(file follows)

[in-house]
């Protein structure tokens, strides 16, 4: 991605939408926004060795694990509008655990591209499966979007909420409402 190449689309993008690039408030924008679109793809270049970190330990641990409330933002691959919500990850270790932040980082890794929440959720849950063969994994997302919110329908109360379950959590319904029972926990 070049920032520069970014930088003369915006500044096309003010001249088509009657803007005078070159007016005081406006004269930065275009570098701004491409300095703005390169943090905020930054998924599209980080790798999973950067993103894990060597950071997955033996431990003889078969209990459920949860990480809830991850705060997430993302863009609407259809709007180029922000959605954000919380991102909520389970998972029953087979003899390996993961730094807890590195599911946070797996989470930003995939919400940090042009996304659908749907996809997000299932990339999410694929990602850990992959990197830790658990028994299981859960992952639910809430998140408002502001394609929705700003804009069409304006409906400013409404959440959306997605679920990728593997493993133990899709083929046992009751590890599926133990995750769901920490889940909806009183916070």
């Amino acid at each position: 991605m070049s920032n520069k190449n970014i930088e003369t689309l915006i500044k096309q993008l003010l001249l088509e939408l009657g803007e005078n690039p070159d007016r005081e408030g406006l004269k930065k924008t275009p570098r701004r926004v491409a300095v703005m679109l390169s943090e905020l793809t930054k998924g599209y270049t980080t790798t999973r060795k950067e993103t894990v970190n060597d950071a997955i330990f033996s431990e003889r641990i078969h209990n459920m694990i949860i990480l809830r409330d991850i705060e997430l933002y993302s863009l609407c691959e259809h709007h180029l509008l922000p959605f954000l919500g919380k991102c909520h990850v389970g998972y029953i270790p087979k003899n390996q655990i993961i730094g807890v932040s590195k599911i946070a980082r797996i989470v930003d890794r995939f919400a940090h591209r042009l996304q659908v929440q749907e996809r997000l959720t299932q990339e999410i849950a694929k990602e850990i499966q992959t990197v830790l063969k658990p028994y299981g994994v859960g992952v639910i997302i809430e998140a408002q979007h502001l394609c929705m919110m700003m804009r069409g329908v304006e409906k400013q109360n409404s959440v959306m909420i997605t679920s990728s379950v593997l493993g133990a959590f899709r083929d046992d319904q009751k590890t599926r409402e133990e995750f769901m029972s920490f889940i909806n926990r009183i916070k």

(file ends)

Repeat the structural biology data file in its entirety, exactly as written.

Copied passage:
[in-house]
């Protein structure tokens, strides 16, 4: 991605939408926004060795694990509008655990591209499966979007909420409402 190449689309993008690039408030924008679109793809270049970190330990641990409330933002691959919500990850270790932040980082890794929440959720849950063969994994997302919110329908109360379950959590319904029972926990 070049920032520069970014930088003369915006500044096309003010001249088509009657803007005078070159007016005081406006004269930065275009570098701004491409300095703005390169943090905020930054998924599209980080790798999973950067993103894990060597950071997955033996431990003889078969209990459920949860990480809830991850705060997430993302863009609407259809709007180029922000959605954000919380991102909520389970998972029953087979003899390996993961730094807890590195599911946070797996989470930003995939919400940090042009996304659908749907996809997000299932990339999410694929990602850990992959990197830790658990028994299981859960992952639910809430998140408002502001394609929705700003804009069409304006409906400013409404959440959306997605679920990728593997493993133990899709083929046992009751590890599926133990995750769901920490889940909806009183916070």
């Amino acid at each position: 991605m070049s920032n520069k190449n970014i930088e003369t689309l915006i500044k096309q993008l003010l001249l088509e939408l009657g803007e005078n690039p070159d007016r005081e408030g406006l004269k930065k924008t275009p570098r701004r926004v491409a300095v703005m679109l390169s943090e905020l793809t930054k998924g599209y270049t980080t790798t999973r060795k950067e993103t894990v970190n060597d950071a997955i330990f033996s431990e003889r641990i078969h209990n459920m694990i949860i990480l809830r409330d991850i705060e997430l933002y993302s863009l609407c691959e259809h709007h180029l509008l922000p959605f954000l919500g919380k991102c909520h990850v389970g998972y029953i270790p087979k003899n390996q655990i993961i730094g807890v932040s590195k599911i946070a980082r797996i989470v930003d890794r995939f919400a940090h591209r042009l996304q659908v929440q749907e996809r997000l959720t299932q990339e999410i849950a694929k990602e850990i499966q992959t990197v830790l063969k658990p028994y299981g994994v859960g992952v639910i997302i809430e998140a408002q979007h502001l394609c929705m919110m700003m804009r069409g329908v304006e409906k400013q109360n409404s959440v959306m909420i997605t679920s990728s379950v593997l493993g133990a959590f899709r083929d046992d319904q009751k590890t599926r409402e133990e995750f769901m029972s920490f889940i909806n926990r009183i916070k």